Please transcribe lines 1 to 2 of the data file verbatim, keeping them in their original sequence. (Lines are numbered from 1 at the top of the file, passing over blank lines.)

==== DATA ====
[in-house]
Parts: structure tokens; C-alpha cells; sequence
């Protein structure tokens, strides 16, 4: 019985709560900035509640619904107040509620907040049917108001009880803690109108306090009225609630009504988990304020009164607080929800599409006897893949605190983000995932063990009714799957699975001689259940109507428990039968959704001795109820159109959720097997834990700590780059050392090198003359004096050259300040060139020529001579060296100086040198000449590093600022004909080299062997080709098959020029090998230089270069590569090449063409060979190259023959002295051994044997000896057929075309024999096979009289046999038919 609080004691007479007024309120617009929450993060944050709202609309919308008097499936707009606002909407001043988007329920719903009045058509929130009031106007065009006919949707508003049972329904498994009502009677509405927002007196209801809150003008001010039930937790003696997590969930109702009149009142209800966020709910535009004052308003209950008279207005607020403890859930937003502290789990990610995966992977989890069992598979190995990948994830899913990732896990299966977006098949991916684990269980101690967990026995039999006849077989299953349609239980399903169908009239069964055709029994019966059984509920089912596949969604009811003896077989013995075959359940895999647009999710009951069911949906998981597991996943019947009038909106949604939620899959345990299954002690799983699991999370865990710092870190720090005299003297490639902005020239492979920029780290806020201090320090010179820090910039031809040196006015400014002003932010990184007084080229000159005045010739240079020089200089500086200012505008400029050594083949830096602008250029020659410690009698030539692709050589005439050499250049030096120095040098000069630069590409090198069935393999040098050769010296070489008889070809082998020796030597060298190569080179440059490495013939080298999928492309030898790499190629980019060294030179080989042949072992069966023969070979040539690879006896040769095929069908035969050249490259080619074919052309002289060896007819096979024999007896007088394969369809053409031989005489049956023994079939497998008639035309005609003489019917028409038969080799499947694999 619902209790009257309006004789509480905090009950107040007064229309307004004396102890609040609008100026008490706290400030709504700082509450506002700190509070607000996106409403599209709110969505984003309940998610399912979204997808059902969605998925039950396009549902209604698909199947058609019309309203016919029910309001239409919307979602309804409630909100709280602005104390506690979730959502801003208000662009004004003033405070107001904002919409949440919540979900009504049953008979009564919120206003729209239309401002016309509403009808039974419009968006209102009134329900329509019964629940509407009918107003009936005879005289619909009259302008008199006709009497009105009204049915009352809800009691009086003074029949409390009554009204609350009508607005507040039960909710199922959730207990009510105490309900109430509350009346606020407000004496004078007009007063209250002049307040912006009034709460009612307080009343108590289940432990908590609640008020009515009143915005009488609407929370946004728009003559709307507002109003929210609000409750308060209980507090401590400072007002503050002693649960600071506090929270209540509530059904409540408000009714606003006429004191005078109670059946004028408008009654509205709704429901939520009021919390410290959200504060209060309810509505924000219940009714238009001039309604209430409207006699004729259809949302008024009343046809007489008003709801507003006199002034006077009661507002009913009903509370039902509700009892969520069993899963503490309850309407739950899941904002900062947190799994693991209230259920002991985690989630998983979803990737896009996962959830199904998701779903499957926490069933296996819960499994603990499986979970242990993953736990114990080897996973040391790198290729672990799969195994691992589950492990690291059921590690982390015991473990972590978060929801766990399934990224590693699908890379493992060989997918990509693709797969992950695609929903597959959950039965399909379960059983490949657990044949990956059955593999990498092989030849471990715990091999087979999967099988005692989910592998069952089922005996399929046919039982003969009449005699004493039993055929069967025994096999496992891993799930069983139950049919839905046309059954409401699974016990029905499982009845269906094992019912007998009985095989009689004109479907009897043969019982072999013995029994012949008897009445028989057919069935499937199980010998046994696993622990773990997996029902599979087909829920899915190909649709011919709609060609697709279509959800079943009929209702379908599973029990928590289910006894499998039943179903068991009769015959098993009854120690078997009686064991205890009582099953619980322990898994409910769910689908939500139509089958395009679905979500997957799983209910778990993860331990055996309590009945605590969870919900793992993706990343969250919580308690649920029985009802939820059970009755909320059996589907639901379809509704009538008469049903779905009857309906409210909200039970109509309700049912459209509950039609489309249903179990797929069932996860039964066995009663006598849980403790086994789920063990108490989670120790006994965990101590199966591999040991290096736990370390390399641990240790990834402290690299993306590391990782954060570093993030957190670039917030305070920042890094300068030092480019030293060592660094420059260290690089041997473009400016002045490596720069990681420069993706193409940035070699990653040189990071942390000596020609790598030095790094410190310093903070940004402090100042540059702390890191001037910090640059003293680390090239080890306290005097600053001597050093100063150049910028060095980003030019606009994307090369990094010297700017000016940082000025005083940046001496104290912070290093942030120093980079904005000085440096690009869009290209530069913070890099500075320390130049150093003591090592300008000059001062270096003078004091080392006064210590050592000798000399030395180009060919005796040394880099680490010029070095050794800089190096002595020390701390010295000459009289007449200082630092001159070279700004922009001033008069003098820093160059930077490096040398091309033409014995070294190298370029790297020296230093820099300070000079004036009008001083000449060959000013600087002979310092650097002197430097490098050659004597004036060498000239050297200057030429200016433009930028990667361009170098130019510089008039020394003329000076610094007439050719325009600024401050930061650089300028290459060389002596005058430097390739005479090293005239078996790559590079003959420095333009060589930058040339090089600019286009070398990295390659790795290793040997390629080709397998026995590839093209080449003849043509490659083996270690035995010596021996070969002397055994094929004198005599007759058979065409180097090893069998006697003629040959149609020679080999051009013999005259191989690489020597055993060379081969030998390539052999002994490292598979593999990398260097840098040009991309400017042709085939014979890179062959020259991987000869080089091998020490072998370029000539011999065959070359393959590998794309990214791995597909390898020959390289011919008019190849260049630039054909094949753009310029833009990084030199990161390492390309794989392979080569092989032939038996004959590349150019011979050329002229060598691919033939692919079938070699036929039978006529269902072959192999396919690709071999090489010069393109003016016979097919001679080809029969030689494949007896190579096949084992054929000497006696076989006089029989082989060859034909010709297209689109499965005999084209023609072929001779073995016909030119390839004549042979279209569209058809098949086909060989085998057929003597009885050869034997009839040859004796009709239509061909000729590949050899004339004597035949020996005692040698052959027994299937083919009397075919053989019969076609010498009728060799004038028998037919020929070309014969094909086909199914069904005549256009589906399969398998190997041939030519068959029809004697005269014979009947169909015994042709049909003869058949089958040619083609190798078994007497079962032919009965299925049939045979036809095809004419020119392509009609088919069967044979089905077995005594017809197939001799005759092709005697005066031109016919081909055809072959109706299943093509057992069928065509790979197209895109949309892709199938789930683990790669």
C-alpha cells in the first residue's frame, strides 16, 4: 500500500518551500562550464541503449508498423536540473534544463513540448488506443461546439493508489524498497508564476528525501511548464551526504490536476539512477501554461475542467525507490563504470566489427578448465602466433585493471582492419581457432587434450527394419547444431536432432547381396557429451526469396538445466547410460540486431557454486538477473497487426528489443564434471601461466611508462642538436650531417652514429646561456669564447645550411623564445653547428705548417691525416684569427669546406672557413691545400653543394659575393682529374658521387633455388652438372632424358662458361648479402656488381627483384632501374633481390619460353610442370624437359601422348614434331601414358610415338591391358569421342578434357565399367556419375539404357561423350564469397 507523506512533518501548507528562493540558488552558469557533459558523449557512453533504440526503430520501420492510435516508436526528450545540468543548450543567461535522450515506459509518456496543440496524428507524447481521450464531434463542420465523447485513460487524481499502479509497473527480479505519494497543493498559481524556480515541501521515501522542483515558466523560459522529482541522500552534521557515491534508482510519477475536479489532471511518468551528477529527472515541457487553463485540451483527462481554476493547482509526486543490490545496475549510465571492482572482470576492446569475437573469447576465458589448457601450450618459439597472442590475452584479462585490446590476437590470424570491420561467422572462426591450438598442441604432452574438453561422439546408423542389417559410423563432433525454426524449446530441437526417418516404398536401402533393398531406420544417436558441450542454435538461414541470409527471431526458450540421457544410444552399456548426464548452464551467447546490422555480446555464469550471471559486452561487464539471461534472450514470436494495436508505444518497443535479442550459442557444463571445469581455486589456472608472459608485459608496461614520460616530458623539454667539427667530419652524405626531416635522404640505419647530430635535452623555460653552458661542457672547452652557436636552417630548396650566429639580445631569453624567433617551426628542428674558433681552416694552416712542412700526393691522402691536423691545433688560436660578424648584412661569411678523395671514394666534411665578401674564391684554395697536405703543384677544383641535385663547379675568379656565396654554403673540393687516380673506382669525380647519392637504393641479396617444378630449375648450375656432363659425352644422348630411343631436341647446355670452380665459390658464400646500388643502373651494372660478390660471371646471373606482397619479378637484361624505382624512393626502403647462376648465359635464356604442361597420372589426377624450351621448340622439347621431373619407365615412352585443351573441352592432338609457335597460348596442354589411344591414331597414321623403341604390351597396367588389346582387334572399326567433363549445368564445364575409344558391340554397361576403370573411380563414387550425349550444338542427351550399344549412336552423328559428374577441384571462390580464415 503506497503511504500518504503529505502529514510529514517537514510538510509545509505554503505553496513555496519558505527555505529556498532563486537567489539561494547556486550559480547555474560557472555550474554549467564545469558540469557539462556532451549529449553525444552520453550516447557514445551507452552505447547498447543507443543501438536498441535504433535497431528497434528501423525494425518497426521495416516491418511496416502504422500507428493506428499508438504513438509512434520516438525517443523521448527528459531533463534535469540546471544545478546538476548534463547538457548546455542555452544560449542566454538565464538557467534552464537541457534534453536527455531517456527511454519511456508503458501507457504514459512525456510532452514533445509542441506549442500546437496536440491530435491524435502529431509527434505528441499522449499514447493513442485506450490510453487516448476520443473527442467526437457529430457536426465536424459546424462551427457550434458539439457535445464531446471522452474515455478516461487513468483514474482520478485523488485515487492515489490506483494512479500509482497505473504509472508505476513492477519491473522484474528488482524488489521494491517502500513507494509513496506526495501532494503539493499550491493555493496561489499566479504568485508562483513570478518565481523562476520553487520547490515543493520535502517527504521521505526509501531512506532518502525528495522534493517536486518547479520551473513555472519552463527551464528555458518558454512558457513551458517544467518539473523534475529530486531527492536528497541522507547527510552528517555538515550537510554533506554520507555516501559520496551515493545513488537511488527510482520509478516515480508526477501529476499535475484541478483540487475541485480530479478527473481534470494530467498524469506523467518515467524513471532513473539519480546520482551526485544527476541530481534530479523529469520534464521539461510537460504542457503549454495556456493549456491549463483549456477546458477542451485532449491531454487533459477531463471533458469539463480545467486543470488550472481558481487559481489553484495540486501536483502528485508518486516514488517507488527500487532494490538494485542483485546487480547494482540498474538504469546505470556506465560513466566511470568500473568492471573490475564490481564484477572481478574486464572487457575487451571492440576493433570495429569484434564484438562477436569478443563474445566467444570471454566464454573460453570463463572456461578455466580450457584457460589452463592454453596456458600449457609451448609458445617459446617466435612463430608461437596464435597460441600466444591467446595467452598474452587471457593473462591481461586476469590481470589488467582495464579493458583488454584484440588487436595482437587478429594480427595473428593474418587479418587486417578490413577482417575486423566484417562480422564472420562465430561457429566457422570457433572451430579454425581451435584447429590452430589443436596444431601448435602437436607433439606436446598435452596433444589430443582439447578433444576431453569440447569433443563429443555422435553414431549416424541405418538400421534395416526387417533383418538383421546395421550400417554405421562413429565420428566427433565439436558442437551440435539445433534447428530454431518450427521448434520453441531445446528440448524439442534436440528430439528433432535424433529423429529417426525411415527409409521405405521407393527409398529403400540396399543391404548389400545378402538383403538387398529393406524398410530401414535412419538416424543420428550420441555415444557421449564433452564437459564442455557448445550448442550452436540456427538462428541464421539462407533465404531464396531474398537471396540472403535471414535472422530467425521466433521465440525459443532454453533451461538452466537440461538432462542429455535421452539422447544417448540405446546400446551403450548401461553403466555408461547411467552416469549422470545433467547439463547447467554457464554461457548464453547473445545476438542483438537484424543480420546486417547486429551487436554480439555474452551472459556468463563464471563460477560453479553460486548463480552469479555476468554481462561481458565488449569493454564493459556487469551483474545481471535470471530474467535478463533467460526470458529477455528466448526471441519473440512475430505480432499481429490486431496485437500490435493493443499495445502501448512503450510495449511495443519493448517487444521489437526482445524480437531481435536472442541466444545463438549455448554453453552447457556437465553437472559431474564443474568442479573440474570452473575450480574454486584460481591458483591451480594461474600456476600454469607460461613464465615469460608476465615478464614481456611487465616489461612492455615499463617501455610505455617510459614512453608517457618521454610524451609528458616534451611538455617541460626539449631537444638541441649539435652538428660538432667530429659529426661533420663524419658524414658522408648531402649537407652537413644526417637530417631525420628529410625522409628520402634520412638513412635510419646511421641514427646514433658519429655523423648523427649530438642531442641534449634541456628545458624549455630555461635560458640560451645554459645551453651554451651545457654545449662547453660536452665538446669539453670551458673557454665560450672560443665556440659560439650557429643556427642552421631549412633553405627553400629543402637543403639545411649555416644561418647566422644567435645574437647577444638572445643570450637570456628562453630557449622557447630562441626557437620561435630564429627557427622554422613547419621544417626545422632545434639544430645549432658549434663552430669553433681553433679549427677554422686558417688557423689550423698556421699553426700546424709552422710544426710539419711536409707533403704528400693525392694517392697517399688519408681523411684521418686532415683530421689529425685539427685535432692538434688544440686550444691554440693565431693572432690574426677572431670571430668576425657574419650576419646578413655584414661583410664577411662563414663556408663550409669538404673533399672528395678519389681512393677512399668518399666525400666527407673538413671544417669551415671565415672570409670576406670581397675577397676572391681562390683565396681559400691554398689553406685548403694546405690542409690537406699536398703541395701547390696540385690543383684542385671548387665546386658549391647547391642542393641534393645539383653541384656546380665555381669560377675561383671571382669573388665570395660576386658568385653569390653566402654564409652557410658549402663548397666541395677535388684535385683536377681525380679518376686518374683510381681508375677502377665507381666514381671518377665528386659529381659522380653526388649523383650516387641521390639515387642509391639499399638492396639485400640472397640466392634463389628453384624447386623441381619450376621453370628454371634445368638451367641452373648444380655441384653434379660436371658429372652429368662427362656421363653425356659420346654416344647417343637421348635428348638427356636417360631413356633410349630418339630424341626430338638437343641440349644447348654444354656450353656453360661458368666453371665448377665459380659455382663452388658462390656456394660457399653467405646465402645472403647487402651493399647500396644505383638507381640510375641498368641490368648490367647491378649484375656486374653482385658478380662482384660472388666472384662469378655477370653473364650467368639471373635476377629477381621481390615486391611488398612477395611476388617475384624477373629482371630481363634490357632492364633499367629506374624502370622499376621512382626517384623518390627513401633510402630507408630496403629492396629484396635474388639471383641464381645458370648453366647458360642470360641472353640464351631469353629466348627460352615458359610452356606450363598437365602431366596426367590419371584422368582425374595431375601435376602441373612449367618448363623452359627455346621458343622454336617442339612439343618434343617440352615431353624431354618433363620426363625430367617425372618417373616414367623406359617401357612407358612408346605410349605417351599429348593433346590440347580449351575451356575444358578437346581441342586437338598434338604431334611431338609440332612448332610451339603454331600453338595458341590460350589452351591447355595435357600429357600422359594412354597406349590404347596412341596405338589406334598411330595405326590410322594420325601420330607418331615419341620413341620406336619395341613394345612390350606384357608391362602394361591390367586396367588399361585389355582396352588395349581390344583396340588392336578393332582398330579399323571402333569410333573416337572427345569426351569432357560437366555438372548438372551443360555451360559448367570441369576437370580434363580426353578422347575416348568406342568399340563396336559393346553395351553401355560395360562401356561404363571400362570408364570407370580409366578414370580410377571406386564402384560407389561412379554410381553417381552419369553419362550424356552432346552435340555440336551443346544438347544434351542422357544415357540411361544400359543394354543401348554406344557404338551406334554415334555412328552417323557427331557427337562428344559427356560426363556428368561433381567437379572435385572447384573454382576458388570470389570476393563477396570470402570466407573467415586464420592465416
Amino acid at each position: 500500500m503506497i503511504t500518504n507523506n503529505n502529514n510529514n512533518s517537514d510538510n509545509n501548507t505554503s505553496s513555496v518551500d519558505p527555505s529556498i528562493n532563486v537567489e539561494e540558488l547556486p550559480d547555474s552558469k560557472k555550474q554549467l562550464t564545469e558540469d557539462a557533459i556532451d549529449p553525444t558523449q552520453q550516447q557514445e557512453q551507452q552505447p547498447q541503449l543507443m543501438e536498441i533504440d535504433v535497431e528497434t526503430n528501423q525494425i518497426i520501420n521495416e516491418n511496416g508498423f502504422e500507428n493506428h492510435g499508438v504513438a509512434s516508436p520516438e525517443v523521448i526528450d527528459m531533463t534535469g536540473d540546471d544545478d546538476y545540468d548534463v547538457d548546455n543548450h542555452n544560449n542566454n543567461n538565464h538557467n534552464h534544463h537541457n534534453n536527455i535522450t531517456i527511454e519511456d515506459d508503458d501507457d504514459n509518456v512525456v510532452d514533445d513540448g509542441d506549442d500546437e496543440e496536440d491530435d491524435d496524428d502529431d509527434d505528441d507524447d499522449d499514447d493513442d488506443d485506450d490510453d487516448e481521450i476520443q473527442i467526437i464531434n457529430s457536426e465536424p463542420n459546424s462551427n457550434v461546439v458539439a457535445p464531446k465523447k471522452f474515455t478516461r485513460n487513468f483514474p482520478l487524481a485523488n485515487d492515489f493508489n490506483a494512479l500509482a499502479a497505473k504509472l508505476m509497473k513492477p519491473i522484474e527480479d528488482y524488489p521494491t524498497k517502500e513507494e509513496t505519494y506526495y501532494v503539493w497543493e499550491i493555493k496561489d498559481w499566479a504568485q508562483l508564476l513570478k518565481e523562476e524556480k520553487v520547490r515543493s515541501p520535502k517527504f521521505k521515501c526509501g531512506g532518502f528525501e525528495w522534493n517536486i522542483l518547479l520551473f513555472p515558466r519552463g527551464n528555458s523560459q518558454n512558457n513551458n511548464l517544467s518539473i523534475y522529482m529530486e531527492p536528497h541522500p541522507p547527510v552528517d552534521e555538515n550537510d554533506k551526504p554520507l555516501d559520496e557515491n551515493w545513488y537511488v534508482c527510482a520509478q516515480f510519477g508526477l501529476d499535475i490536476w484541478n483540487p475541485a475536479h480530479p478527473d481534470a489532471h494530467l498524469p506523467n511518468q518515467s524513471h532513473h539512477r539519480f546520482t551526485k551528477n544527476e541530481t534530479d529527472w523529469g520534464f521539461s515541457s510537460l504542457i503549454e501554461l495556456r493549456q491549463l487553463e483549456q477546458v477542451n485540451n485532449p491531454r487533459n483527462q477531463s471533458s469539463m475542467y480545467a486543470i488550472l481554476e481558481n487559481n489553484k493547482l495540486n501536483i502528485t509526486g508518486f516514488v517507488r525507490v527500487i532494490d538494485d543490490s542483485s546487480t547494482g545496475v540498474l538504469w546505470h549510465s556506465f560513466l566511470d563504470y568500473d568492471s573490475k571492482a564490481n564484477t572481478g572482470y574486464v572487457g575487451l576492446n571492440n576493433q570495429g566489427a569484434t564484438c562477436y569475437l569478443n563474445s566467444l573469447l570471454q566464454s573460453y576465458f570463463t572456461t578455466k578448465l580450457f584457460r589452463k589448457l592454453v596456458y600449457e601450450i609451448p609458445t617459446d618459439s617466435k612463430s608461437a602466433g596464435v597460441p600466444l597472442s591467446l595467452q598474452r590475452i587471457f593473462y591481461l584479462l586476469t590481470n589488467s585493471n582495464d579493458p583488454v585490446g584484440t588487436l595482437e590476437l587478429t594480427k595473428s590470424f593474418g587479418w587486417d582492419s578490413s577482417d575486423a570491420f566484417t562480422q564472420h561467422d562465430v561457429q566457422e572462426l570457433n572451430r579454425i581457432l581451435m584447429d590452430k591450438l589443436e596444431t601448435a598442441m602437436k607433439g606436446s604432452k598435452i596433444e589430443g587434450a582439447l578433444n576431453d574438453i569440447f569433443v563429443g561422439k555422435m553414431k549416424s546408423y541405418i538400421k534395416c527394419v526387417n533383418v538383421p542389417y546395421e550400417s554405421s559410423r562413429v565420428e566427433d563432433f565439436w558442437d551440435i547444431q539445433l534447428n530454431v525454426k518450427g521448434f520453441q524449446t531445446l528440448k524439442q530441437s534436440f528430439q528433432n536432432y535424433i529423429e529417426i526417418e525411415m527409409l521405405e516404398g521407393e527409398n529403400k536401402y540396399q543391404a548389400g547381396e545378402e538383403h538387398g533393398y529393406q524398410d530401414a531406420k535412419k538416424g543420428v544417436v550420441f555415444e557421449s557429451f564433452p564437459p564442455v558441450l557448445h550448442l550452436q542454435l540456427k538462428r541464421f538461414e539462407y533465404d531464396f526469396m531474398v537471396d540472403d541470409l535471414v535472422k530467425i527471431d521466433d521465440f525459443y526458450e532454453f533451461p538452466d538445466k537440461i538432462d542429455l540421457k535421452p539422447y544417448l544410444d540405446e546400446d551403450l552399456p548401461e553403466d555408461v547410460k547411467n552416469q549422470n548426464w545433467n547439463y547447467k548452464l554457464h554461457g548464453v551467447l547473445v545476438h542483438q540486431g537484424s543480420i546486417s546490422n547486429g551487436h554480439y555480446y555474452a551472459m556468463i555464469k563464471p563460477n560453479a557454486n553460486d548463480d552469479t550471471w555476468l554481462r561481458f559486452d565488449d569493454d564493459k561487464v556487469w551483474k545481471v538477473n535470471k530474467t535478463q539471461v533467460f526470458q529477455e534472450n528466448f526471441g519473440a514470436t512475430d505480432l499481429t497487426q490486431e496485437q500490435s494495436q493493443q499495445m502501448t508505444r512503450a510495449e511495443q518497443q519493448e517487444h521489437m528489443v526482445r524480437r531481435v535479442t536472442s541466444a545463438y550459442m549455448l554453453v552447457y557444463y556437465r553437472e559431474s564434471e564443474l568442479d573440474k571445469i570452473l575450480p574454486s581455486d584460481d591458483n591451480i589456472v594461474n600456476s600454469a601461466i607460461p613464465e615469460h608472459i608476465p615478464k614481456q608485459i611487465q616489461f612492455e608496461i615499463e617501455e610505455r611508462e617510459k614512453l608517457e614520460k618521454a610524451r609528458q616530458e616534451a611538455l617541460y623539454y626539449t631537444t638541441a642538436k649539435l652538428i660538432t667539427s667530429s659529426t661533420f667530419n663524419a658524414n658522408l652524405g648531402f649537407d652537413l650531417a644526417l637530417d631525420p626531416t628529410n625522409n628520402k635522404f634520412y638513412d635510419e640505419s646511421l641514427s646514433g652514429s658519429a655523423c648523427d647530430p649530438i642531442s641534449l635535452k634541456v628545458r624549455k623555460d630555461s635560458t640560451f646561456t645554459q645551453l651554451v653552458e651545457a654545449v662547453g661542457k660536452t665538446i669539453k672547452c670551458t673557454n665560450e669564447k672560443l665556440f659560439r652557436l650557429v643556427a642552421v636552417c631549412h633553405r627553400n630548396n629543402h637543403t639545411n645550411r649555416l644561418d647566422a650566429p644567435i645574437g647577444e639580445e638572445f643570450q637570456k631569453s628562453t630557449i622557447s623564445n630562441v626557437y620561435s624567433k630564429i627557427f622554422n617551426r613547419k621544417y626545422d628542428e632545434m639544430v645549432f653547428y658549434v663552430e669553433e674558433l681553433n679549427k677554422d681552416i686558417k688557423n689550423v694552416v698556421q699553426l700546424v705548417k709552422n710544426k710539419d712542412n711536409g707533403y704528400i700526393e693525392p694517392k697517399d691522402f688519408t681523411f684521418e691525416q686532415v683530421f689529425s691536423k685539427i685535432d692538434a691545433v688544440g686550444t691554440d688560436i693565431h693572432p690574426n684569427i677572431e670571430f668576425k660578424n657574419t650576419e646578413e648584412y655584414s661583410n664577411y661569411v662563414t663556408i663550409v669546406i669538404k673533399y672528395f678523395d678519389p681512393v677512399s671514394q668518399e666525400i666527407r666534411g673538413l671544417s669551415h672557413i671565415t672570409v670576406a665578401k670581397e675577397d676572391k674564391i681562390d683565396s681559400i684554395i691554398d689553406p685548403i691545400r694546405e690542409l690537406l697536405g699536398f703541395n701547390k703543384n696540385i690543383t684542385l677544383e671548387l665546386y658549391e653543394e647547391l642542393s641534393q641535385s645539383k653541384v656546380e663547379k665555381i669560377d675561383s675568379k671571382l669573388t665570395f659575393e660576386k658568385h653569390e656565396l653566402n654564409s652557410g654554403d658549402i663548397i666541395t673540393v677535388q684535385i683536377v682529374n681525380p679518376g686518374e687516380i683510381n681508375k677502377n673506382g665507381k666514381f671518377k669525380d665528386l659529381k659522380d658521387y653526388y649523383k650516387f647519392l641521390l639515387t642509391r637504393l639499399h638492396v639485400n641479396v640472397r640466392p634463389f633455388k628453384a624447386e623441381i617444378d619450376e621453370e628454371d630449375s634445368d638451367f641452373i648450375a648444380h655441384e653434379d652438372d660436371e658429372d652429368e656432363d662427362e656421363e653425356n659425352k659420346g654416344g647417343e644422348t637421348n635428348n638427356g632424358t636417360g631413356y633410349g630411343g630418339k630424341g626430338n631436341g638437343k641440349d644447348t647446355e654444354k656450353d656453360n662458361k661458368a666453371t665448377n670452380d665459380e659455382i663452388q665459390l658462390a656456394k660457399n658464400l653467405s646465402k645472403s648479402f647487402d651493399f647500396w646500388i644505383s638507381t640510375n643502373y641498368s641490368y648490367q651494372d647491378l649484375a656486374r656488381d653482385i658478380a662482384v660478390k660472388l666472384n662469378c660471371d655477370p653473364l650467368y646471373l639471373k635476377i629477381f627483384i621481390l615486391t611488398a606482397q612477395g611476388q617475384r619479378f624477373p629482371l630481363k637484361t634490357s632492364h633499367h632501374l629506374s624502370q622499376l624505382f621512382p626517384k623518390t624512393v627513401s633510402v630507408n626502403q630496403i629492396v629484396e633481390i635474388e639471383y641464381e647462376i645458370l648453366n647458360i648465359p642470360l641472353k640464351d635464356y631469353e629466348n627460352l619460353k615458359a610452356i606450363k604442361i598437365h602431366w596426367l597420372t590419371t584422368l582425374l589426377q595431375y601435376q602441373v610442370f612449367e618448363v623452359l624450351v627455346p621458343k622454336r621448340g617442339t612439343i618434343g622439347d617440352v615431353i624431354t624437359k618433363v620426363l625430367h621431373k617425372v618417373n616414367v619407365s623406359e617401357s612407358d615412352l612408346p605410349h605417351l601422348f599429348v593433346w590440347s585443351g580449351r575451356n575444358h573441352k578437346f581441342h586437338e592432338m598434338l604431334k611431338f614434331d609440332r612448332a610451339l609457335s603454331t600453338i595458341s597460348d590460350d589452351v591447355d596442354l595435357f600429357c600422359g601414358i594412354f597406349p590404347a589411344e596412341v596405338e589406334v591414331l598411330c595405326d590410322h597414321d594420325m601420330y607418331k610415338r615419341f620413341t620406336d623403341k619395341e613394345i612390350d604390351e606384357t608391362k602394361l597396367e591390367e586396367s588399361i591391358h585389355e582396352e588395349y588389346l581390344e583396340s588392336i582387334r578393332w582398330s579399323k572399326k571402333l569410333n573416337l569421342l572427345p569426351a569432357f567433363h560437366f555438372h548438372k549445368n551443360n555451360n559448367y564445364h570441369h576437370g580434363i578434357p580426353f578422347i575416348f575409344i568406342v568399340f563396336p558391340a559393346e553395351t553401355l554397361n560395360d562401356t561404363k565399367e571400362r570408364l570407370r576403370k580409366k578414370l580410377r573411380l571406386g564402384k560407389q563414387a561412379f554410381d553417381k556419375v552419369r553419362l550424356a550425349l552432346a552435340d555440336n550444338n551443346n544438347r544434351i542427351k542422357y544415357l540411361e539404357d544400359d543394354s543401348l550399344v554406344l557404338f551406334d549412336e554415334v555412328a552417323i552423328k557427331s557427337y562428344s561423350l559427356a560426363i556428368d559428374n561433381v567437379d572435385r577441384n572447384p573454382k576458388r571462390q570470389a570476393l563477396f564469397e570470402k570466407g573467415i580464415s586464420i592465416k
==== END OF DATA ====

[in-house]
Parts: structure tokens; C-alpha cells; sequence